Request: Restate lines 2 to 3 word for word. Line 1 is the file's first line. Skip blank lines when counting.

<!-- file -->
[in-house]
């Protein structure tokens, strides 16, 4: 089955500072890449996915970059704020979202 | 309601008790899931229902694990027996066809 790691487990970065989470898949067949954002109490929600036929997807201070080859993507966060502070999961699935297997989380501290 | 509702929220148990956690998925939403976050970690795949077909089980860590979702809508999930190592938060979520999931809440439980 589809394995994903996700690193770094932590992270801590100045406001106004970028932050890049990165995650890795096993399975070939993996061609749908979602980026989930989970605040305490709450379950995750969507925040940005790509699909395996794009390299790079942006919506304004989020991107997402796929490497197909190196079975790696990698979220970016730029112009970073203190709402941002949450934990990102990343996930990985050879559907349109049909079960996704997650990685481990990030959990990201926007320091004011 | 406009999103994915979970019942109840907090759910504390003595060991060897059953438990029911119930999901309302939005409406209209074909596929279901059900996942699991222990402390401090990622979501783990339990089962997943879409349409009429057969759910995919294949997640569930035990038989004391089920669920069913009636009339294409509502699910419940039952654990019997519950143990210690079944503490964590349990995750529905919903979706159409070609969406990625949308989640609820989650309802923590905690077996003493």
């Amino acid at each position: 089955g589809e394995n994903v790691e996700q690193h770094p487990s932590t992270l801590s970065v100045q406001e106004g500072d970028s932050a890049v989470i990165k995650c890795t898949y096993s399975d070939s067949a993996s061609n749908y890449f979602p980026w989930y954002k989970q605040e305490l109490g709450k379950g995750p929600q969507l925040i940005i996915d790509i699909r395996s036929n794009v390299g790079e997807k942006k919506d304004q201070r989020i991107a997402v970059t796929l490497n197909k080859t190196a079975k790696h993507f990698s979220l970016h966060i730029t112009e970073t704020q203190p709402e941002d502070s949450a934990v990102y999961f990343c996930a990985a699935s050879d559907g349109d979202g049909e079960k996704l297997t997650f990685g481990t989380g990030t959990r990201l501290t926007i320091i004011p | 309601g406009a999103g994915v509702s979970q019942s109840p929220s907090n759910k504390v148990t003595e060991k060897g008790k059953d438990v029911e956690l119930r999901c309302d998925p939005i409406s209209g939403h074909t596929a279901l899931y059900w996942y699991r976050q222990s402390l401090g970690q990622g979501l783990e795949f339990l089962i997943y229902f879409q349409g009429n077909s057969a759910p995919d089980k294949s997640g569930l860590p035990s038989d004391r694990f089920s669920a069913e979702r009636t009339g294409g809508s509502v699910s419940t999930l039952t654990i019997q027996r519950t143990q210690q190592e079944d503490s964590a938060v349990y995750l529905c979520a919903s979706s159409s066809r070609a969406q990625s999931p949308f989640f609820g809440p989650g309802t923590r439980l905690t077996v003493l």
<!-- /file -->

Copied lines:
């Protein structure tokens, strides 16, 4: 089955500072890449996915970059704020979202 | 309601008790899931229902694990027996066809 790691487990970065989470898949067949954002109490929600036929997807201070080859993507966060502070999961699935297997989380501290 | 509702929220148990956690998925939403976050970690795949077909089980860590979702809508999930190592938060979520999931809440439980 589809394995994903996700690193770094932590992270801590100045406001106004970028932050890049990165995650890795096993399975070939993996061609749908979602980026989930989970605040305490709450379950995750969507925040940005790509699909395996794009390299790079942006919506304004989020991107997402796929490497197909190196079975790696990698979220970016730029112009970073203190709402941002949450934990990102990343996930990985050879559907349109049909079960996704997650990685481990990030959990990201926007320091004011 | 406009999103994915979970019942109840907090759910504390003595060991060897059953438990029911119930999901309302939005409406209209074909596929279901059900996942699991222990402390401090990622979501783990339990089962997943879409349409009429057969759910995919294949997640569930035990038989004391089920669920069913009636009339294409509502699910419940039952654990019997519950143990210690079944503490964590349990995750529905919903979706159409070609969406990625949308989640609820989650309802923590905690077996003493």
């Amino acid at each position: 089955g589809e394995n994903v790691e996700q690193h770094p487990s932590t992270l801590s970065v100045q406001e106004g500072d970028s932050a890049v989470i990165k995650c890795t898949y096993s399975d070939s067949a993996s061609n749908y890449f979602p980026w989930y954002k989970q605040e305490l109490g709450k379950g995750p929600q969507l925040i940005i996915d790509i699909r395996s036929n794009v390299g790079e997807k942006k919506d304004q201070r989020i991107a997402v970059t796929l490497n197909k080859t190196a079975k790696h993507f990698s979220l970016h966060i730029t112009e970073t704020q203190p709402e941002d502070s949450a934990v990102y999961f990343c996930a990985a699935s050879d559907g349109d979202g049909e079960k996704l297997t997650f990685g481990t989380g990030t959990r990201l501290t926007i320091i004011p | 309601g406009a999103g994915v509702s979970q019942s109840p929220s907090n759910k504390v148990t003595e060991k060897g008790k059953d438990v029911e956690l119930r999901c309302d998925p939005i409406s209209g939403h074909t596929a279901l899931y059900w996942y699991r976050q222990s402390l401090g970690q990622g979501l783990e795949f339990l089962i997943y229902f879409q349409g009429n077909s057969a759910p995919d089980k294949s997640g569930l860590p035990s038989d004391r694990f089920s669920a069913e979702r009636t009339g294409g809508s509502v699910s419940t999930l039952t654990i019997q027996r519950t143990q210690q190592e079944d503490s964590a938060v349990y995750l529905c979520a919903s979706s159409s066809r070609a969406q990625s999931p949308f989640f609820g809440p989650g309802t923590r439980l905690t077996v003493l």